WARNING: This review contains major spoilers for the plot of “Love Never Dies.”
I love musical theater. This has been the status quo of my life for as long as I can remember. I seriously cannot even tell you what the first musical I ever saw was. This makes it hard to dislike shows (though I definitely have favorites). Even now, despite the fact I have been the Niner Times’ theater critic for two years, I sincerely struggle to give a truly negative review of a musical. I can always find redeeming characteristics and appreciate the opportunity to have a night at the theater, regardless of what the show actually is. These positive qualities typically outweigh the bad in my memory of the show. However, it seems I have met my match in the form of “Love Never Dies,” a musical which completed a National Tour stop at the Belk Theater from Sept. 11 – 16. It is, quite possibly, the worst musical I have ever experienced. I am absolutely baffled by its existence; how on earth did this monstrosity of a musical get past so many people? There are so many points in which someone, literally anyone, should have said “no.”
Let’s start, for instance, with the absolutely insane plot. “Love Never Dies” is the sequel piece to Andrew Lloyd Webber’s iconic “Phantom of the Opera.” Quite frankly, this fact alone sets the musical up for failure, as trying to live up to the longest-running musical in Broadway history is an impossible feat. However, despite the fact “Love Never Dies” is a true sequel, it completely disregards the entirety of the original musical. It has the same characters, but in name only. In this version, The Phantom (Bronson Norris Murphy) is a far more romantic figure — all the murders he committed in the previous musical conveniently forgotten — who longs to hear Christine Daaé (Meghan Picerno) sing again. He’s spent the last ten years living at Coney Island, where he owns a sideshow/amusement park called Phantasma with the help of Madame Giry (Karen Mason) and her daughter, Meg (Mary Michael Patterson). When Christine arrives in New York City to sing for the opening of Oscar Hammerstein II’s new American opera house, The Phantom sends his henchmen to abduct her and her family.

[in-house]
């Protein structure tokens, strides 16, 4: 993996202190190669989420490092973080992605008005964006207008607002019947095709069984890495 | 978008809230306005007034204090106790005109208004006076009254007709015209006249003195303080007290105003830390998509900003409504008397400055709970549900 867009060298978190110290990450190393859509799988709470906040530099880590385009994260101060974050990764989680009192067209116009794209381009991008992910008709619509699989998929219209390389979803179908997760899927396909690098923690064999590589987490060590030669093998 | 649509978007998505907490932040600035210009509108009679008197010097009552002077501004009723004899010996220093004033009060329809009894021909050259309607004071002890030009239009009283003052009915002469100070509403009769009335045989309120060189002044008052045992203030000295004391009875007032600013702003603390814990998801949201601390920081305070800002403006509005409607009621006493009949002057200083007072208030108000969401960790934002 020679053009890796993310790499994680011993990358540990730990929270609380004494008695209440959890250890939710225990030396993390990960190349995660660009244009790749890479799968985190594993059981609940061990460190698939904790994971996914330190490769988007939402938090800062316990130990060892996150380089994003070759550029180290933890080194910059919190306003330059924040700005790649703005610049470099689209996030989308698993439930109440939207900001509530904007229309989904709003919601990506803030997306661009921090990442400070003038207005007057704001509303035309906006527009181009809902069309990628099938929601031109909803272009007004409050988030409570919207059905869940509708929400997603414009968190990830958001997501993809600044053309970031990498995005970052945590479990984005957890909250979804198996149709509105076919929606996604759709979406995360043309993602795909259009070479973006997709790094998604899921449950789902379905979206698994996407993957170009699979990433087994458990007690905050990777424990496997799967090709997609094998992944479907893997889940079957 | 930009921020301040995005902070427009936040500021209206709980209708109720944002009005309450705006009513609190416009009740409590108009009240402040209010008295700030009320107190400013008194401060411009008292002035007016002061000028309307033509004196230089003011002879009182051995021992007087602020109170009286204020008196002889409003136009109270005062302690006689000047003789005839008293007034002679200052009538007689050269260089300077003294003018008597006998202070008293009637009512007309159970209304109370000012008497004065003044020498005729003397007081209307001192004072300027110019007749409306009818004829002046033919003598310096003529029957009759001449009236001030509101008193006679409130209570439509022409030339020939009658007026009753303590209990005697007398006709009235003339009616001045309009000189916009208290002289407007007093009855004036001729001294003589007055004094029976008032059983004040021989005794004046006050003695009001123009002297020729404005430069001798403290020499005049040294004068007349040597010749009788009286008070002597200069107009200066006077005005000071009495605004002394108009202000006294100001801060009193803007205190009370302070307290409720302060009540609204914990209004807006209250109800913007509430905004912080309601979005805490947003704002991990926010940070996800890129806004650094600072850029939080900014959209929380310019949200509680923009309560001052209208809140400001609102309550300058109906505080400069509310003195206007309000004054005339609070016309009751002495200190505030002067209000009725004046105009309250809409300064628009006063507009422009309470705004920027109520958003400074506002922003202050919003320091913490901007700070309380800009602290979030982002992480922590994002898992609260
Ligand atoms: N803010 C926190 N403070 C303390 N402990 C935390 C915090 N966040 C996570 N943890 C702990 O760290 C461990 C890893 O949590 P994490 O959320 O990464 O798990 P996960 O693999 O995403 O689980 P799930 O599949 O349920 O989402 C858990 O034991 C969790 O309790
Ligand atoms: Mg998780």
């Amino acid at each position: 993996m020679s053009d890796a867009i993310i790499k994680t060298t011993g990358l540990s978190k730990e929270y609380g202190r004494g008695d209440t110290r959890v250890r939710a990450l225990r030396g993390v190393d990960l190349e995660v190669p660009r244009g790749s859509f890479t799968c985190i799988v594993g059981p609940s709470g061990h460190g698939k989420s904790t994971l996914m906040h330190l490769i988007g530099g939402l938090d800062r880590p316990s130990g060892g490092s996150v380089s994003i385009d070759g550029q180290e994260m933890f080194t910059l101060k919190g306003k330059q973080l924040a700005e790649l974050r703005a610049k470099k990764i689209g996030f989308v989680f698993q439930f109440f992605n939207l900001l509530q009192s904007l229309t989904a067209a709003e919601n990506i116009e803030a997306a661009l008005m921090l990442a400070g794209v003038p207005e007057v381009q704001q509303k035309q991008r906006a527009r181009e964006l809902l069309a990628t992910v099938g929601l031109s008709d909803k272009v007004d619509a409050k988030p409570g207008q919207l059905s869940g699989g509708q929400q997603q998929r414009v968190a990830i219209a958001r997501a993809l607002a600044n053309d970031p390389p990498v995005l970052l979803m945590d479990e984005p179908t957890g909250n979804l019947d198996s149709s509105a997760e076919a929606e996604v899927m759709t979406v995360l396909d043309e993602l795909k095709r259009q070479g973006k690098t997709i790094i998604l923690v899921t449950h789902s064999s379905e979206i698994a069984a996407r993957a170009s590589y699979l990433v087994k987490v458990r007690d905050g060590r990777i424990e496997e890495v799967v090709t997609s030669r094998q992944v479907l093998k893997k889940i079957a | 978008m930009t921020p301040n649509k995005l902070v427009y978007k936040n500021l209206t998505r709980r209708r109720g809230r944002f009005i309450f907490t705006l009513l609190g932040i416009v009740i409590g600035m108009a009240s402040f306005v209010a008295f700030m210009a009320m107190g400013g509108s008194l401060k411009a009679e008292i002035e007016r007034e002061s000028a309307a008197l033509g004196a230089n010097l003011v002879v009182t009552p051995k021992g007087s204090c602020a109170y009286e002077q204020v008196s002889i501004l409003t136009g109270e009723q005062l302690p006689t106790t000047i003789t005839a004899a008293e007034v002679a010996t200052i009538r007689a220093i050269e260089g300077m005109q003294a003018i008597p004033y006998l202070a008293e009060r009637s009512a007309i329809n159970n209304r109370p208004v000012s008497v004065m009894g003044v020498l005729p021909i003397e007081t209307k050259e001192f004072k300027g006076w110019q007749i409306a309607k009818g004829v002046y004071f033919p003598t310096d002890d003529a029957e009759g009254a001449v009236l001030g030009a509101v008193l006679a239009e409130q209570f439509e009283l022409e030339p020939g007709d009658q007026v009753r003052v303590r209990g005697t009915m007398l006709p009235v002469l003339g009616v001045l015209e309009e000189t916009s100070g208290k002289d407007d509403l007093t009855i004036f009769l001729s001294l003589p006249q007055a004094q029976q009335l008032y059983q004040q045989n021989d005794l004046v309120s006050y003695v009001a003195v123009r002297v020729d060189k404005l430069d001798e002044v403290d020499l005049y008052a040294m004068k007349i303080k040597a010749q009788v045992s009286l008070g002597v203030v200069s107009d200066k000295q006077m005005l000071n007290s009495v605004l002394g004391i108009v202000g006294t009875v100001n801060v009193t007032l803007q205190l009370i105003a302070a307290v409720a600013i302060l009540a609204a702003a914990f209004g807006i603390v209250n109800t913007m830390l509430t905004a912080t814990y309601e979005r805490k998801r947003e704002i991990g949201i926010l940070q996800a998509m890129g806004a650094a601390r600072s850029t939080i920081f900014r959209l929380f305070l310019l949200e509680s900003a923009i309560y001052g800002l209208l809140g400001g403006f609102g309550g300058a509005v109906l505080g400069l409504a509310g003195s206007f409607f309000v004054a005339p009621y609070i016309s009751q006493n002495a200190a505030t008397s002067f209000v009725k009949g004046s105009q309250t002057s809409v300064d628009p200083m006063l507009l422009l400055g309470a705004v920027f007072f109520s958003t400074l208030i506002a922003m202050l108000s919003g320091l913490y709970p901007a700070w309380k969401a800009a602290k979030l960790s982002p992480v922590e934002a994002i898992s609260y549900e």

Family-wise, Christine’s love Raoul (Sean Thompson) is now a man with a deep drinking problem who rarely talks to or spends time with his wife. They also have a son together, Gustave (Christian Harmston/Jake Heston Miller). When Raoul leaves Christine alone to get a drink, The Phantom appears. Christine confronts him and is angry he faked his own death, while also implying that he was the love of her life. The Phantom offers to double the amount of money Hammerstein’s opera is paying her to sing and then threatens her child if she refuses to perform. However, when The Phantom spends time with the musically-inclined Gustave at the end of the first act (accompanied by a wild rock number that appears out of nowhere), he realizes that Gustave is his son.
If you think “Love Never Dies” can’t possibly get any crazier than that, you’d be wrong. It was at this point in the show that I completely dropped any semblance of viewing this as a work of art. I was just there to see where the story could possibly go, which is a much more enjoyable and fun way to frame this piece. Most of act two is largely unimportant, as Raoul and The Phantom battle over Christine’s affections without ever asking her which of the two she’d prefer. In the end, she chooses to sing for The Phantom, which results in her kissing the man in her dressing room before realizing her son has disappeared.